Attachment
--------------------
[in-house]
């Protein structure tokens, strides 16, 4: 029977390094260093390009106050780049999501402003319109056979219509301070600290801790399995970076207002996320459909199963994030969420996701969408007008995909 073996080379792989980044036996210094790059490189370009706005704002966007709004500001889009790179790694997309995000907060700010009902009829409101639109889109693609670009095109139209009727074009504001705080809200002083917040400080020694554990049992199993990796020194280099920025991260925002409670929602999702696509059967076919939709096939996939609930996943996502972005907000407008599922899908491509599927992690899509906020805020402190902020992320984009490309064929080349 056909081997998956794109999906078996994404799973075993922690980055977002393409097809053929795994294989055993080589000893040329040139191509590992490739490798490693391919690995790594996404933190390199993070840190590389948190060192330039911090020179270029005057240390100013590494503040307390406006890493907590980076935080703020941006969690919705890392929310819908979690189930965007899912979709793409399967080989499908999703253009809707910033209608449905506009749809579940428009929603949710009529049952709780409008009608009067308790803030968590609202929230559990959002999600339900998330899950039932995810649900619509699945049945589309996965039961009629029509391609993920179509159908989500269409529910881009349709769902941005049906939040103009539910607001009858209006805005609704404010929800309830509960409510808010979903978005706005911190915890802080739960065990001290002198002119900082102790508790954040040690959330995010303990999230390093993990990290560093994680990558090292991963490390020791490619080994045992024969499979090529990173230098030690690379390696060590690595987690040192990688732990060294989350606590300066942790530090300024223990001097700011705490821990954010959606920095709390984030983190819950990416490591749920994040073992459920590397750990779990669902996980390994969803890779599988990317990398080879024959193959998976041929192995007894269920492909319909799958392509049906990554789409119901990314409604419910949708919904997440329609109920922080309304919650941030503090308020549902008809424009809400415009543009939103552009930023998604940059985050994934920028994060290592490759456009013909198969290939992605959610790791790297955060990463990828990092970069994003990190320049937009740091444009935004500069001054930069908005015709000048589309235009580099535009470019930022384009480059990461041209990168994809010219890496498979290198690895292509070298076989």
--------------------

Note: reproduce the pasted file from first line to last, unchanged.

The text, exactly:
[in-house]
């Protein structure tokens, strides 16, 4: 029977390094260093390009106050780049999501402003319109056979219509301070600290801790399995970076207002996320459909199963994030969420996701969408007008995909 073996080379792989980044036996210094790059490189370009706005704002966007709004500001889009790179790694997309995000907060700010009902009829409101639109889109693609670009095109139209009727074009504001705080809200002083917040400080020694554990049992199993990796020194280099920025991260925002409670929602999702696509059967076919939709096939996939609930996943996502972005907000407008599922899908491509599927992690899509906020805020402190902020992320984009490309064929080349 056909081997998956794109999906078996994404799973075993922690980055977002393409097809053929795994294989055993080589000893040329040139191509590992490739490798490693391919690995790594996404933190390199993070840190590389948190060192330039911090020179270029005057240390100013590494503040307390406006890493907590980076935080703020941006969690919705890392929310819908979690189930965007899912979709793409399967080989499908999703253009809707910033209608449905506009749809579940428009929603949710009529049952709780409008009608009067308790803030968590609202929230559990959002999600339900998330899950039932995810649900619509699945049945589309996965039961009629029509391609993920179509159908989500269409529910881009349709769902941005049906939040103009539910607001009858209006805005609704404010929800309830509960409510808010979903978005706005911190915890802080739960065990001290002198002119900082102790508790954040040690959330995010303990999230390093993990990290560093994680990558090292991963490390020791490619080994045992024969499979090529990173230098030690690379390696060590690595987690040192990688732990060294989350606590300066942790530090300024223990001097700011705490821990954010959606920095709390984030983190819950990416490591749920994040073992459920590397750990779990669902996980390994969803890779599988990317990398080879024959193959998976041929192995007894269920492909319909799958392509049906990554789409119901990314409604419910949708919904997440329609109920922080309304919650941030503090308020549902008809424009809400415009543009939103552009930023998604940059985050994934920028994060290592490759456009013909198969290939992605959610790791790297955060990463990828990092970069994003990190320049937009740091444009935004500069001054930069908005015709000048589309235009580099535009470019930022384009480059990461041209990168994809010219890496498979290198690895292509070298076989």